The bottom line is that through your association with the mind-body-sense complex referred to as “David” you are limited to the scope of “David’s” mechanism. You can know your true identity as limitless awareness, but you will only experience “David’s” thoughts and emotions and you will only be capable of doing the deeds of which “David’s” mind and body are capable.
The freedom that is the goal of self-inquiry — i.e. moksha — is not a matter of being of the apparent individual being able to know everything and do anything. The freedom comes with the realization that as pure limitless awareness one is not a knower or doer at all. The apparent individual person apparently knows things and does things. Or more accurately the mind-body-sense mechanism manufactures sensations, emotions, and thoughts — i.e. experience — when set into motion by awareness — i.e. you. You, pure limitless awareness, are simply the illumining factor that enlivens the machine and the “light” in which the machine itself as well as all its products are known. Moreover, while all the objects and experiences, all the “products,” so to speak, depend upon you for their existence, you are self-illumining and thus ever free of all objective phenomena.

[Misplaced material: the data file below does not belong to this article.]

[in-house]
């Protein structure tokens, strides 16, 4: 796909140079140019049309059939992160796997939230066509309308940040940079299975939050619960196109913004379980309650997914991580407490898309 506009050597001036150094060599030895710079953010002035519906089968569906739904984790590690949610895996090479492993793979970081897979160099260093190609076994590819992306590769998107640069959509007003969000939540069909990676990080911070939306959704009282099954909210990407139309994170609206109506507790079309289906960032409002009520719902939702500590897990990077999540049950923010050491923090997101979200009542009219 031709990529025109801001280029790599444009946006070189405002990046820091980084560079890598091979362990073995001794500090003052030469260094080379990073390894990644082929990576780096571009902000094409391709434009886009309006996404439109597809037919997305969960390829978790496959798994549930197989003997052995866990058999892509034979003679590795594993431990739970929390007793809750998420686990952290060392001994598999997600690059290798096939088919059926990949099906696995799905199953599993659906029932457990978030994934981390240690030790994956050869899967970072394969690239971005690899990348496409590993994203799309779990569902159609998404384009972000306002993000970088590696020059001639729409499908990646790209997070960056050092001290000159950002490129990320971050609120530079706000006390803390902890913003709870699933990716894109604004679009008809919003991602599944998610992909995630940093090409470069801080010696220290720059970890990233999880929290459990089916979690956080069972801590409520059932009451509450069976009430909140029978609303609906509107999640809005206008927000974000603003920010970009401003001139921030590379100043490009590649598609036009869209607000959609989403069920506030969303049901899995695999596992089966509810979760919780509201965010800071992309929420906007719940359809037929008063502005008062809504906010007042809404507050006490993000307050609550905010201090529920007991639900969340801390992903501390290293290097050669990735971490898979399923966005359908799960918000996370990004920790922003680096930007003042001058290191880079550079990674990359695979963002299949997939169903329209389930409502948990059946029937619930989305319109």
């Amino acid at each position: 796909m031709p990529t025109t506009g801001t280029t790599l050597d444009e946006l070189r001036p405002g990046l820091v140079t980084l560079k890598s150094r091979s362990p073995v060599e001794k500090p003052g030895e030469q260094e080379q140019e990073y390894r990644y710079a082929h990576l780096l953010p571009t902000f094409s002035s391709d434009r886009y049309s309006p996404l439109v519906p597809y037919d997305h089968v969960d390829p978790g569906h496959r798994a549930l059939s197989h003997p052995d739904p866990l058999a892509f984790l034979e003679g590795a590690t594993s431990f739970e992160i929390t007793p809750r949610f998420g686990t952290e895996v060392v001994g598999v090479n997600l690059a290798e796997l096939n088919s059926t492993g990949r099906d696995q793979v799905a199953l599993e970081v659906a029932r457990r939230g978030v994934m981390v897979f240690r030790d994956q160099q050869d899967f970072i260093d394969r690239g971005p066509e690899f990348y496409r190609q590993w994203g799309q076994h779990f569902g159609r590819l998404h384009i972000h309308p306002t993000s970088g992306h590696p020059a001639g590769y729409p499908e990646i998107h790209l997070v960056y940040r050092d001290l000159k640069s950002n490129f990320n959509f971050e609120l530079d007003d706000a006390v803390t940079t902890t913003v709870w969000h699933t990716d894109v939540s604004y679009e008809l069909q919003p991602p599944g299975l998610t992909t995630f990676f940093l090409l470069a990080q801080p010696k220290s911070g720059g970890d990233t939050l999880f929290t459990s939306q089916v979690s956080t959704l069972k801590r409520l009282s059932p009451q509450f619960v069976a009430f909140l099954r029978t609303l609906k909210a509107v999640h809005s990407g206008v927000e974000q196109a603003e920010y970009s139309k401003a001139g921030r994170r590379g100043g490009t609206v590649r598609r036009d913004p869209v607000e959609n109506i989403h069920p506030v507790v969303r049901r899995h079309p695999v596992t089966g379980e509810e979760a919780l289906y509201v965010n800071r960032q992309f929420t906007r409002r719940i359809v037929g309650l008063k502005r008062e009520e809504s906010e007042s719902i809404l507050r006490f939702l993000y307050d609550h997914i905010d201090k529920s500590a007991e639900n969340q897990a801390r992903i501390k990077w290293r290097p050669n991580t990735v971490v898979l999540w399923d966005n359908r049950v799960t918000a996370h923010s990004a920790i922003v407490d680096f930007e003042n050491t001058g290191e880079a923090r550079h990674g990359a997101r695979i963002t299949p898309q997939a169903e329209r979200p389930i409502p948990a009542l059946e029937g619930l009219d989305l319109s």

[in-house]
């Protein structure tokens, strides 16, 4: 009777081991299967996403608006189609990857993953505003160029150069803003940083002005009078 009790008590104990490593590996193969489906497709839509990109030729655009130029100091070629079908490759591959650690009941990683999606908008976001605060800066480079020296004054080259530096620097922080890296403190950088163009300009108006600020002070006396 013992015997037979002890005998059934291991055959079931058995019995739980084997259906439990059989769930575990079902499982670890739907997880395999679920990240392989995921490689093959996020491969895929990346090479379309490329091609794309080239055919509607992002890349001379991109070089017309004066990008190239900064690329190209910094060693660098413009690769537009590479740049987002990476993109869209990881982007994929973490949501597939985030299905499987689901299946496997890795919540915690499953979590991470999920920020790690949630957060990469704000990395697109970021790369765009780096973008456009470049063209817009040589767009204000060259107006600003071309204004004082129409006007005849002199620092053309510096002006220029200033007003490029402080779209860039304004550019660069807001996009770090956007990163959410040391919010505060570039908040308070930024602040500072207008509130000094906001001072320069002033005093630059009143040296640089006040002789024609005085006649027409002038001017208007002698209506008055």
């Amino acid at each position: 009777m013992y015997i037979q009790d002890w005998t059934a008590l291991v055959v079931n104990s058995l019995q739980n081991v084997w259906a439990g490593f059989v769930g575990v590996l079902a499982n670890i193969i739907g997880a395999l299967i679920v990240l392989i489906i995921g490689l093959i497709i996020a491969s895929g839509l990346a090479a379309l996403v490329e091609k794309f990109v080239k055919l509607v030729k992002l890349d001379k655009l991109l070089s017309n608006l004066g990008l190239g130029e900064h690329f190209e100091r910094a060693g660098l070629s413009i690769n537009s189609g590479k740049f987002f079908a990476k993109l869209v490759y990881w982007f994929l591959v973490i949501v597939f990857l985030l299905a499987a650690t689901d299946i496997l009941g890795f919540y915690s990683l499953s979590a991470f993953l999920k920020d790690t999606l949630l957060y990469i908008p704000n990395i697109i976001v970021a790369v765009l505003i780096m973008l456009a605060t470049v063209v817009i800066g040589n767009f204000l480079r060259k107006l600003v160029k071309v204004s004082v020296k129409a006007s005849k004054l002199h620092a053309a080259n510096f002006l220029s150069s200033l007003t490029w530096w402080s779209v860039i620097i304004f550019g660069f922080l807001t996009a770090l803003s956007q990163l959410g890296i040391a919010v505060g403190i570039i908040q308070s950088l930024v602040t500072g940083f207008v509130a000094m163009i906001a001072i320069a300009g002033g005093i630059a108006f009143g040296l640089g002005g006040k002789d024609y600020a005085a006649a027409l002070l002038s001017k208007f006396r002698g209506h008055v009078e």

This you can see for yourself through a close analysis of your own experience. You can begin the analysis from the perspective of the apparent individual person you seem to be. Look to see if you have ever experienced or known anything outside your own awareness. Once you realize that you have not, the idea may arise that the apparent individual person you seem to be is the creator of the entire universe, that everything is only a projection of that particular person’s mind. But this is not how it is. Remember, you are not the person. You are awareness. Though you may not — cannot — know the contents of another apparent individual person’s mind due to your association with the mind of the apparent person you seem to be, you are nevertheless the awareness in which all mind’s — and by extension their contents — obtain.